Ocean County Press Release
AS OCEAN COUNTY moves into month five of the COVID-19 Pandemic, county offices and staff remain on the job helping our must vulnerable residents, Freeholder Director Joseph H. Vicari said.
"Our routine has changed but our elderly and vulnerable residents can rest assured that we will continue to meet their needs," Vicari said.
While most county offices are closed to in-person visits, staff is working in every department, including the Office of Senior Services, Veterans Service Bureau and the Department of Consumer Affairs.
In the Office of Senior Services, Director Maria La Face said the volume of calls is increasing as people address concerns both related and unrelated to COVID-19.
"We're seeing a lot of calls about normal issues, such as Medicare questions," she said.
Concerns are also mounting from caregivers, usually the adult children of older seniors.
"After months of isolation many of our caregivers are realizing that their parents are perhaps not doing as well as they thought and may not be able to care for themselves," La Face said. "Combined with a shortage of home health aides, this is becoming a real challenge."
Vicari, who is also liaison to the Office of Senior Services, said many caregivers are in fact senior citizens themselves taking care of their older parents.
Money is also a growing concern among the county's older population.
"Everything costs more, from food to toilet paper," Vicari said. "Every dollar that is cut or spent elsewhere is a dollar less to spend on food."
Vicari said he is continuing his effort to combat the elimination of the state's Property Tax Relief and Homestead Credit Programs.
The Ocean County Board of Chosen Freeholders has already unanimously passed a resolution calling on Gov. Phil Murphy and the state Legislature to restore both the senior tax freeze and the Homestead Rebate.
While constituent services continue to be handled over the phone, La Face said her office does have an in-person outreach scheduled for early August.
"On August 4th my staff will travel to the Original Leisure Village in Lakewood for an outdoor event to meet with senior citizens and address their concerns," she said. "Everyone will be masked and if the event is successful we would like to expand it."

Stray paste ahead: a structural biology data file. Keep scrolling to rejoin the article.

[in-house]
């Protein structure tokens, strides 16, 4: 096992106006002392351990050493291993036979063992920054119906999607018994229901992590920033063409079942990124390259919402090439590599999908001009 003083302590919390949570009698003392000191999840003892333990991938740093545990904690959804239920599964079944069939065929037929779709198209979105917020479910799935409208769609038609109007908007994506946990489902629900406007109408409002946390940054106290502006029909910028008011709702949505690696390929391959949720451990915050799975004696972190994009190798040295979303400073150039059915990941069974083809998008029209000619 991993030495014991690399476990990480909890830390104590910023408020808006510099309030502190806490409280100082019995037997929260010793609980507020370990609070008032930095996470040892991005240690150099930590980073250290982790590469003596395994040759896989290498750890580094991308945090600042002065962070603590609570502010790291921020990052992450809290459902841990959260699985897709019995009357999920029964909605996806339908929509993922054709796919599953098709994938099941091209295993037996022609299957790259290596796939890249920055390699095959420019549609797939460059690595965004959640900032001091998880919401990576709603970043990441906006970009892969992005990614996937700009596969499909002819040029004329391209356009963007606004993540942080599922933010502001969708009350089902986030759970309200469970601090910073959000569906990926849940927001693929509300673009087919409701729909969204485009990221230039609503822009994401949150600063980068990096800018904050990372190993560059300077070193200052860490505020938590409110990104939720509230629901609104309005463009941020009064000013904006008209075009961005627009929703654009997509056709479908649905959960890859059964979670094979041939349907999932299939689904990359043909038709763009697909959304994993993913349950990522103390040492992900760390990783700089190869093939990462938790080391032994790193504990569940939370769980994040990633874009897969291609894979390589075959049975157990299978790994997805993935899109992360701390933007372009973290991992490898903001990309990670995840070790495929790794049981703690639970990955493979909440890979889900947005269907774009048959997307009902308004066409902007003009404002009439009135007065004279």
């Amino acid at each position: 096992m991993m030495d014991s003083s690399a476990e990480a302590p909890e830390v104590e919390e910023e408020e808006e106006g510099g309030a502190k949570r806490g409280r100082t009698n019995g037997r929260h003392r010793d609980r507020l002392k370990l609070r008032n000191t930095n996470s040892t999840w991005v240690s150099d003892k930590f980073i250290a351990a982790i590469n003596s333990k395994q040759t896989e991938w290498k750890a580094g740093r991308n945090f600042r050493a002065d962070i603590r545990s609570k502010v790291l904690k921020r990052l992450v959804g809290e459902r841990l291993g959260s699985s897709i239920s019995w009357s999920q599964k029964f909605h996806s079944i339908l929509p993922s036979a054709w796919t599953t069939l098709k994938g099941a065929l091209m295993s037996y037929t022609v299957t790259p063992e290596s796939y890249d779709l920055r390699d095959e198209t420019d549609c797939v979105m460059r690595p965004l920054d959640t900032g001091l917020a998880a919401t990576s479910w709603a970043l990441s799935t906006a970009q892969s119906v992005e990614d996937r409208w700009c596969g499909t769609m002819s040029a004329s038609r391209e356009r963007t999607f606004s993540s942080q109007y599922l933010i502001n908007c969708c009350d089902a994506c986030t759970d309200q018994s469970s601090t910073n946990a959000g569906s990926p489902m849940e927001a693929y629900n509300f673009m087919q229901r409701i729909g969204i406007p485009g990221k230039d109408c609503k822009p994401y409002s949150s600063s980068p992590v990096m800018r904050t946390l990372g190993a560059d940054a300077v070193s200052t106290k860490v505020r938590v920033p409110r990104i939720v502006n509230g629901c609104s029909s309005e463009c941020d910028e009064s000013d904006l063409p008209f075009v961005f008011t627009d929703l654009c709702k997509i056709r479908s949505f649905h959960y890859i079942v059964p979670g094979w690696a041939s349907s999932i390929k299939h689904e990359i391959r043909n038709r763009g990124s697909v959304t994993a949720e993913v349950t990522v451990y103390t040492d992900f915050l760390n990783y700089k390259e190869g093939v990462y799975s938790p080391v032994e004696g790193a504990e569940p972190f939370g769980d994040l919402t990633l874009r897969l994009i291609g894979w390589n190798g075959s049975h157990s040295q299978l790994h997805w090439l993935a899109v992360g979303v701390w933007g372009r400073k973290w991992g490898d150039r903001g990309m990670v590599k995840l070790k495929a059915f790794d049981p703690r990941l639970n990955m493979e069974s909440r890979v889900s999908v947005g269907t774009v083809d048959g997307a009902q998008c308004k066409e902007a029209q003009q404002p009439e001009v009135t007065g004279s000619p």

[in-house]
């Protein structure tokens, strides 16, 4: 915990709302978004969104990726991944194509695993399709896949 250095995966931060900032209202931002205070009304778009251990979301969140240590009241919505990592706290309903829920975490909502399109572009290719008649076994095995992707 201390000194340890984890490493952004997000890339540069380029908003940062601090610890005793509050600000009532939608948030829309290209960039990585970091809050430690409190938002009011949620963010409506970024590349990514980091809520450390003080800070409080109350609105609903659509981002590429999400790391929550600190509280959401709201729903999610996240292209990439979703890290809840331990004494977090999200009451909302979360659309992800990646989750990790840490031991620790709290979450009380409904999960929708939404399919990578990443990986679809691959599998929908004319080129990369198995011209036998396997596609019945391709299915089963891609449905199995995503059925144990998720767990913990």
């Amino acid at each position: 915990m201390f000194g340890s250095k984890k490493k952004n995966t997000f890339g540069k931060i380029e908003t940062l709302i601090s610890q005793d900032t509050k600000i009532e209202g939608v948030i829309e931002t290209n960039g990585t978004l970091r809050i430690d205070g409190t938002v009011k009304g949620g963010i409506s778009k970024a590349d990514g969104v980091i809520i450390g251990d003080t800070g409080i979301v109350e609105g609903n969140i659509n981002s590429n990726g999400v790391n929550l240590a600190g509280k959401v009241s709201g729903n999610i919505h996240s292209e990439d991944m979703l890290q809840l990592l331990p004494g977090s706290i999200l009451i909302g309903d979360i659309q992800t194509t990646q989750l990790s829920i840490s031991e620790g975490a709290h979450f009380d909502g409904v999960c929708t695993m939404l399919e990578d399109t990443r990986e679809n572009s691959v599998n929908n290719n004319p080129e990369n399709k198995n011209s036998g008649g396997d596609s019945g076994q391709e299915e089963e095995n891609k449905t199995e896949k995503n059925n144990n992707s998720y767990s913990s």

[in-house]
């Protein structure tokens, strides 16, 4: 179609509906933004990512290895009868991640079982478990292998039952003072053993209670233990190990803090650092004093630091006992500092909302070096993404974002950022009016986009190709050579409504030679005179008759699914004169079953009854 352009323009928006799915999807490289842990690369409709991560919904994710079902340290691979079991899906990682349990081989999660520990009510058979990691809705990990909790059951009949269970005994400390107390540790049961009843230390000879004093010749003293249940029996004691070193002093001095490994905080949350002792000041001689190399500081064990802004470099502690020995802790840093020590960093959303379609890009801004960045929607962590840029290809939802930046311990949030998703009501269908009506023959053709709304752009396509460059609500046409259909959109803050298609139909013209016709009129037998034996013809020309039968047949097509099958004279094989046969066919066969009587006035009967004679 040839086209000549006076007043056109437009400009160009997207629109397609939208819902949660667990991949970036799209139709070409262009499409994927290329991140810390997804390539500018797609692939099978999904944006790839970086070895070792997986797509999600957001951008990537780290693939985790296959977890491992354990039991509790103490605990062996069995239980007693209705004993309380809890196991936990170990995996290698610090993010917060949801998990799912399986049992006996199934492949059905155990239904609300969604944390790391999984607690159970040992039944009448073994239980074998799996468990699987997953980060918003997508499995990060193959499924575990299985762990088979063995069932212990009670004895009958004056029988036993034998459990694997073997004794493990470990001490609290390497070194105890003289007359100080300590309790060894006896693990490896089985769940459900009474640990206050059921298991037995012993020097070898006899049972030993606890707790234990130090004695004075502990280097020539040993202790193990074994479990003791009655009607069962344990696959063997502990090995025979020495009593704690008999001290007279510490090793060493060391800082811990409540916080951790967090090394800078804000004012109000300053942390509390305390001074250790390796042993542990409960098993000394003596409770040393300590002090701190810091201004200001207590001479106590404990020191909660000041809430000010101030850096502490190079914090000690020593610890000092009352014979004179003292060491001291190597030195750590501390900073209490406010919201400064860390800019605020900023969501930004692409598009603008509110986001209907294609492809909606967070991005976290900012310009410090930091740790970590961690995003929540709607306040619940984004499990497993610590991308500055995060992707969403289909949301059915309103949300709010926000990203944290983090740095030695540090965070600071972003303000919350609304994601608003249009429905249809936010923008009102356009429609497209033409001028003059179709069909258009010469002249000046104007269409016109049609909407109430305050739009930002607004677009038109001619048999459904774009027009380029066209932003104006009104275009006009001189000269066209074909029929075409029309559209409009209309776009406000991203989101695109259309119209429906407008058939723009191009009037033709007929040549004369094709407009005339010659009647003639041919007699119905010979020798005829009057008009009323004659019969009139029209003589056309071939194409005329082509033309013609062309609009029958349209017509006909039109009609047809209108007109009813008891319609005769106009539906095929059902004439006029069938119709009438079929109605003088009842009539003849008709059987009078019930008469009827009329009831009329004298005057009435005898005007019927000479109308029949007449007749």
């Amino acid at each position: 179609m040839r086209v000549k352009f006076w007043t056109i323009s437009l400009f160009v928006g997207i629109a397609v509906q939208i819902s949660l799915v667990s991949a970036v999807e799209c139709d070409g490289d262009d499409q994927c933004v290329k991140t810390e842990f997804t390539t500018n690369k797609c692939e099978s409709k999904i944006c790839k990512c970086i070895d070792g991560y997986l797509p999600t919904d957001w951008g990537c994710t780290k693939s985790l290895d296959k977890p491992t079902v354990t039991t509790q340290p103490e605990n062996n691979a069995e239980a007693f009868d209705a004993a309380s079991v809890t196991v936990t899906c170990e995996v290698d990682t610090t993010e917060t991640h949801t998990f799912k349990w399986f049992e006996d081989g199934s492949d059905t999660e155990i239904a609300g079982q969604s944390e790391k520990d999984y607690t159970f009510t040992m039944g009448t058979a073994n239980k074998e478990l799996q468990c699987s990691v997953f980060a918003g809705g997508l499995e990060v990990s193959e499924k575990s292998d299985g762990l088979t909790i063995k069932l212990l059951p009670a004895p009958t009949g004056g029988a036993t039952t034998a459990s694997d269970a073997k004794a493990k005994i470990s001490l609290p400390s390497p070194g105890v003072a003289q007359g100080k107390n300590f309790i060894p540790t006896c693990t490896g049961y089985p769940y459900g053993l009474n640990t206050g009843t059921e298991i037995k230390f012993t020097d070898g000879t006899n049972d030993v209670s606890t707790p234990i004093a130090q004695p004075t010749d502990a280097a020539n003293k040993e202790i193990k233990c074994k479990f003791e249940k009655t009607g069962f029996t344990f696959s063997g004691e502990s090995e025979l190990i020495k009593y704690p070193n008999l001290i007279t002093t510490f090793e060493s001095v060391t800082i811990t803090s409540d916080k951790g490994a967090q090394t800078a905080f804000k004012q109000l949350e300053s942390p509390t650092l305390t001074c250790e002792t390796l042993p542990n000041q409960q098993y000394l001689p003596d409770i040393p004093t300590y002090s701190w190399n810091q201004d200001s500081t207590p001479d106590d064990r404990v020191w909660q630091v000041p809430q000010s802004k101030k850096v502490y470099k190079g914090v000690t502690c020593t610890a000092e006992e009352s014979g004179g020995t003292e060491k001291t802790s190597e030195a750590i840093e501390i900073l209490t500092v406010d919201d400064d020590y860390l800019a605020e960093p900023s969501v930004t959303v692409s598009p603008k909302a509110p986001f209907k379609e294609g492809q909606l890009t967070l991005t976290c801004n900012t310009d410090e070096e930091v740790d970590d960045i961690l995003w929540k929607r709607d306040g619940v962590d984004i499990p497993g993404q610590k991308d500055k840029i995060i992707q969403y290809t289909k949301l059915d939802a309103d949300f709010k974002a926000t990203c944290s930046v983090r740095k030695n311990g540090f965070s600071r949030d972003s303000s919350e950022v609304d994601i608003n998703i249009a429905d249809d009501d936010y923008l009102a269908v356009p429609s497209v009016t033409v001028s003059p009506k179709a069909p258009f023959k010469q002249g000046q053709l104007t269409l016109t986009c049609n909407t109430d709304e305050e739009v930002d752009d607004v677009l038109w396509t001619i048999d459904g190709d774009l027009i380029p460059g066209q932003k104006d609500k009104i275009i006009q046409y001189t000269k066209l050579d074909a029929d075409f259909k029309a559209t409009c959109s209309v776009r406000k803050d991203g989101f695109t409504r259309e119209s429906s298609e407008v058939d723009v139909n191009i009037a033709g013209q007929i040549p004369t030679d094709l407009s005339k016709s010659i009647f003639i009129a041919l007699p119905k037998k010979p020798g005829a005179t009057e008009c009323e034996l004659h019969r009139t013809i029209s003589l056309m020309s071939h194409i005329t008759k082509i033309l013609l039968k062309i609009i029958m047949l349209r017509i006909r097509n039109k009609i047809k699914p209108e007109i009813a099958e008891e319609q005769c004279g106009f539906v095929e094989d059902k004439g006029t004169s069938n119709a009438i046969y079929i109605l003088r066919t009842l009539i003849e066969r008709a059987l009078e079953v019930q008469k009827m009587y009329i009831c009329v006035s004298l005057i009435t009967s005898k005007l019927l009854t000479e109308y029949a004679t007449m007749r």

As plans move forward to re-open county buildings to the public, La Face said she would like to see her office bring more services to senior communities rather than asking seniors to come into the department's Toms River office.
"Our new service delivery system will include mobile events like the one scheduled in August, virtual platforms and social media," she said.
The Ocean County Veterans Service Bureau has also been handling its clients via telephone and computers.
Director John P. Dorrity said initial claims with the Department of Veterans Affairs are handled over the phone.
"Appeals are handled through a system known as the Virtual VA," he said. "It requires only an email address."
Dorrity said that despite the continued county lockdown, his staff, like other county offices, has been working through the crisis.
"The workload has been intense and heavy but our folks are getting the job done," he said.
Freeholder Gerry P. Little, liaison to the Veterans Service Bureau, said Ocean County never forgets its veterans.
"These brave men and women were there when we needed them and Ocean County will always be there for them, no matter what the circumstances," Little said.
Steve Scaturro, director of the Ocean County Department of Consumer Affairs, said his office remains busy investigating consumer fraud complaints.
"We remain staffed as usual, accepting calls and correspondence from the public," Scaturro said. "We respond immediately and investigate price gouging, and all other complaints filed by the public."
Price-gouging complaints were more common at the start of the Pandemic, he added.
More frequent Pandemic-related complaints include cancellation of contracts for cruises, theme parks and motels due to COVID-19 restrictions.
"We take each on a case-by-case basis," Scaturro said "We have had good results in assisting consumers with these issues."
At the same time, the department is dealing with more routine complaints, with home improvement, auto sales and computer-related scams topping the list.
Weights and Measures inspectors also continue to perform inspections at gas stations, marinas and retail establishments to ensure compliance with state regulations designed to protect the public.
"When we have to prosecute a complaint it is done through a virtual court session," Scaturro said.